Barney 14 | 1,469
14 Aug 2012  #9
like a giantic church in Warsaw, which was demolished in mid-20's

en.wikipedia.org/wiki/Alexander_Nevsky_Cathedral,_Warsaw

Aphro had a thread about the burning of churches lots of interesting points.
Ironside 48 | 9,748
14 Aug 2012  #10
Tampering with one of the most intimate facets of human existence -- religiious faith

Russia had no problem with tampering with everything, all American analogies can be scraped. Russian Orthodox Church was a willing tool of anti-polish Tsarist policy during partition, working hand in hand with oppressive tyranny of Russian gov, supported by bayonet if needed.

Short lived attempt at restoration status quo before partitions wasn't and isn't a big problem.

Interbellum Poland was one. It just didn't work out very well as one (which is one reason for the post-war ethnic cleansing by, against and in favour of Poles).

What a stupid thing to say!
Barney 14 | 1,469
14 Aug 2012  #11
Russian Orthodox Church was a willing tool of anti-polish Tsarist policy during partition

I can buy that

What a stupid thing to say!

Why do you say that?
It seems a fair reflection of the events to me.
OP Polonius3 1,000 | 12,448
15 Aug 2012  #12
Nevsky Catehdsral was the tallest buildign in pre-WW1 Warsaw. Symbolically, the Prudential Bldg, a symbol of budding Western-orientated capitalism, held that title in the inter-bellum capital. After WW2 it was the Palace of Culture. And now, some of the new skyscrapers are coming close to and may soon exceed the Stalinesque 'wedding cake' in heigth. The politico-economic smybolism seems rather obvious.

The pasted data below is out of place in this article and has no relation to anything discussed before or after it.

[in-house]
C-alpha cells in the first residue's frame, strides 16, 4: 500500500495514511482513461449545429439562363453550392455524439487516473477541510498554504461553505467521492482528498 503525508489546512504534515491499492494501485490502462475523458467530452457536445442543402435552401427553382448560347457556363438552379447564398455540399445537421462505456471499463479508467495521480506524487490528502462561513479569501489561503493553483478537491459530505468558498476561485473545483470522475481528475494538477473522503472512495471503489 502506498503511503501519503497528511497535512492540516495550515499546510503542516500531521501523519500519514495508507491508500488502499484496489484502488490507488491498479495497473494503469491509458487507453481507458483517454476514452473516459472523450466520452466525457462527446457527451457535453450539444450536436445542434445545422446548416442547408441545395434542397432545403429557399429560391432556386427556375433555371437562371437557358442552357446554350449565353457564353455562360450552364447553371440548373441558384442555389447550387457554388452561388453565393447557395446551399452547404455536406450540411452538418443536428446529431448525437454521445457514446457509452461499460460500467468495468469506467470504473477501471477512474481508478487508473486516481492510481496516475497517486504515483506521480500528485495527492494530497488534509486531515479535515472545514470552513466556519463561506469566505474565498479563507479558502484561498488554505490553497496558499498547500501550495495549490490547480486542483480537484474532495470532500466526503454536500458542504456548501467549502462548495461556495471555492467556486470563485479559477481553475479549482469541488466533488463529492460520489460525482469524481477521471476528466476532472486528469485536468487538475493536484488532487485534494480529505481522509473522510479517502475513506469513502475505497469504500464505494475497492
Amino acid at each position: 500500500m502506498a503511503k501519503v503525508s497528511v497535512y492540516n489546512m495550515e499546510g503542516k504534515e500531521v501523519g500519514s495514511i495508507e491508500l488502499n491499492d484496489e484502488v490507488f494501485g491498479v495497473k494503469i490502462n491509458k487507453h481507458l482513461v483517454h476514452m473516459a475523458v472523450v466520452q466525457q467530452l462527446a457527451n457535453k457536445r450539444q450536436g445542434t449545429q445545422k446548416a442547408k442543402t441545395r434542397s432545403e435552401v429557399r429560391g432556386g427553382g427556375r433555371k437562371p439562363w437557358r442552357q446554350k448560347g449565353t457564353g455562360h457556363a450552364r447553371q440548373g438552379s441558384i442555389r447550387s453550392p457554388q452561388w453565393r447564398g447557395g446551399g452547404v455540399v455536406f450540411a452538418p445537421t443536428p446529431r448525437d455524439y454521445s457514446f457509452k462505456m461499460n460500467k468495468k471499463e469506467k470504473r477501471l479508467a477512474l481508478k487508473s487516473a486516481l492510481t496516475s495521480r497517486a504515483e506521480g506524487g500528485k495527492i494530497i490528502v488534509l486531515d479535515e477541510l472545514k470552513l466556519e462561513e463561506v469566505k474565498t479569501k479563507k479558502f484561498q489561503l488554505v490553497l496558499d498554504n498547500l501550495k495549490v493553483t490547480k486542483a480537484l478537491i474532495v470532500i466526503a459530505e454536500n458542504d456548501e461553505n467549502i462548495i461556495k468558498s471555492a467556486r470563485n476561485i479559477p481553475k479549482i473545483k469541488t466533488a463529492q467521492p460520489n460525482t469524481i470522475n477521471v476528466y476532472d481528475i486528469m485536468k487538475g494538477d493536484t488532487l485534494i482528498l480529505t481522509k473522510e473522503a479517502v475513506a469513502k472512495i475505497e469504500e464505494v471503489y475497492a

xzqbq7 2 | 104
15 Aug 2012  #13
the Stalinesque 'wedding cake'

and why is this thing still occupying the center of Warszawa? Rather symbolic of PRL-bis, wouldn't you say?
jon357 63 | 14,124
15 Aug 2012  #14
Thousands of people actually like it.
Ironside 48 | 9,748
15 Aug 2012  #15
Why do you say that?
It seems a fair reflection of the events to me.

Because minorities in Poland before the war had not impact at the fate of the country. All problems started after the war, I may add lost war!

Also the fact that some minorities behaved badly during the war had no influence on the fate of the country minorities or shape of the border. It was decision made by Stalin regardless of all internal pre-war scrabbles.

Stating that Poland's acts (expect for refusing German offer of alliance) before the war had any bearing on post -war settlement is false, untruth and stupid.

and why is this thing still occupying the center of Warszawa? Rather symbolic of PRL-bis, wouldn't you say?

Precisely because the present state it is PRL-bis not Poland!

Why do you say that?

I couldn't edit!
Because fate of Poland after war has not conception with minorities or anything else expect for the fact that Soviet Union overrun Poland and Stalin was making all decisions regarding Poland by himself and to suit himself.
delphiandomine 83 | 17,647
15 Aug 2012  #16
Also Piłsudski's legionnaires got land in the Kresy to settle. How widespread was that?

As far as I know, there were some problems with them becoming absent landlords - they were supposed to settle the land, but instead chose to rule it from afar, no doubt because the infrastructure in the Kresy was absolutely diabolically poor, as well as the people not having any real concept of ethnicity or nationality.

I don't think it was *very* widespread, but the intent was there.

Anyone know how widespread that campaign was? Would it have been carried out mainly in reprisal af'gainst a village guilty of sabotage or terrorist acts (those did occur in the inter-war period after all)?

As far as I have found in reliable sources, apart from incidents in 1919/1920 such as the Lwów pogrom, it only became widespread after Pilsudski's death - and with it, the vision of all those minorities forming an alliance against the outside world. But it was nothing particularly surprising - nationalism was sweeping the continent at the time, and it's no surprise that Poland got caught up in it too.

I still think the failure to get the Ukrainian minority on the II RP's side was one of the causes of it falling so easily. Imagine if the barbaric UPA had been on the Polish side?